Most lenders still receive intermediary business in paper format, according to Marlborough Stirling's mortgage benchmarking study.
Of the 17 lenders in the study, 13 receive over 70 per cent of introduced business in paper format. Lenders have to re-enter information into their processing systems, leading to increased costs and a higher risk of errors.
But half the lenders sampled will make key facts illustrations available to intermediaries via their websites in recognition of the importance of being competitive in a regulated environment come M-Day.
The mortgage benchmarking study has been developed with the Council of Mortgage Lenders. Data is fed into a mortgage processing model which enables participating lenders to evaluate business costs, quality and productivity.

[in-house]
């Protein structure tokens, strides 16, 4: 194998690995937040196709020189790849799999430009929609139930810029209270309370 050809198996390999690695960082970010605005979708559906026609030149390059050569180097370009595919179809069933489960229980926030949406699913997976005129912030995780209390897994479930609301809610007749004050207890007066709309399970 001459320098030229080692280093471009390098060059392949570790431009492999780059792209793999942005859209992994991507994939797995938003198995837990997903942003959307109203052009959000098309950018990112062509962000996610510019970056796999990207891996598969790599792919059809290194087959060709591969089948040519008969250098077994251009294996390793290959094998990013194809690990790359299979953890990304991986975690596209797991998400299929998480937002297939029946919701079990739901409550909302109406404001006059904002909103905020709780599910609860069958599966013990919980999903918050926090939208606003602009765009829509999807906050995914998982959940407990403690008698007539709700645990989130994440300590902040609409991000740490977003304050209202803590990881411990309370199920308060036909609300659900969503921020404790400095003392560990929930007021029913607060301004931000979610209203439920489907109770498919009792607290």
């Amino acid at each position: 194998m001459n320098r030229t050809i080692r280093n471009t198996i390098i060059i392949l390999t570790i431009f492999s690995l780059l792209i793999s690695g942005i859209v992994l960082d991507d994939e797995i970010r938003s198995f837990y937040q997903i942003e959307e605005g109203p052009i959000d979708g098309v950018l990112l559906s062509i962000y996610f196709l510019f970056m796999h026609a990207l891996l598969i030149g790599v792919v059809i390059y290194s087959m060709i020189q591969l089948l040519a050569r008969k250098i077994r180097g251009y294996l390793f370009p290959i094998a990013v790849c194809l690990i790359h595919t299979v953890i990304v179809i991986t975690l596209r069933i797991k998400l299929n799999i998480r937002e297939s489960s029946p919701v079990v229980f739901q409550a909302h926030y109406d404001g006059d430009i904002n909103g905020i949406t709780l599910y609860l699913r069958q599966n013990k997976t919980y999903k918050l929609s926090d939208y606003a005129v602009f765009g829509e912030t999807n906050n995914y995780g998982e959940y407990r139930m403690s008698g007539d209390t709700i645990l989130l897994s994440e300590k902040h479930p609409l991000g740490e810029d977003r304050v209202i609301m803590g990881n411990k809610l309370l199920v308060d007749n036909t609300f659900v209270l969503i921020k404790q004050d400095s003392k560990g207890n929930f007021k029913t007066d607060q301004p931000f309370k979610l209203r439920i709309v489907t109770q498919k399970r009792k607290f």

The survey found the cost of processing a mortgage has dropped from £116 in 2003 to £89.67.
Marlborough Stirling estimates that if all lenders streamlined their operations in a similar way, £44m would be saved across the sector. This figure is based on the number of loans processed in Q3 2003 to Q2 2004, which the CML estimates at 3,803,000.
Productivity per employee increased from an average 1.56 completions in 2003 to 1.7 in 2004. But the time taken to process mortgage applications remained consistent at 16 days in both years.
Director (product development) Phil Heaton-Jones says: “While forthcoming regulation appears to be acting as a catalyst for the industry to review internal processes and back-office systems, we also hope that this study is helping lenders to identify areas on which to focus. Next year's study should enable us to assess the true cost and quality impact of mortgage regulation.”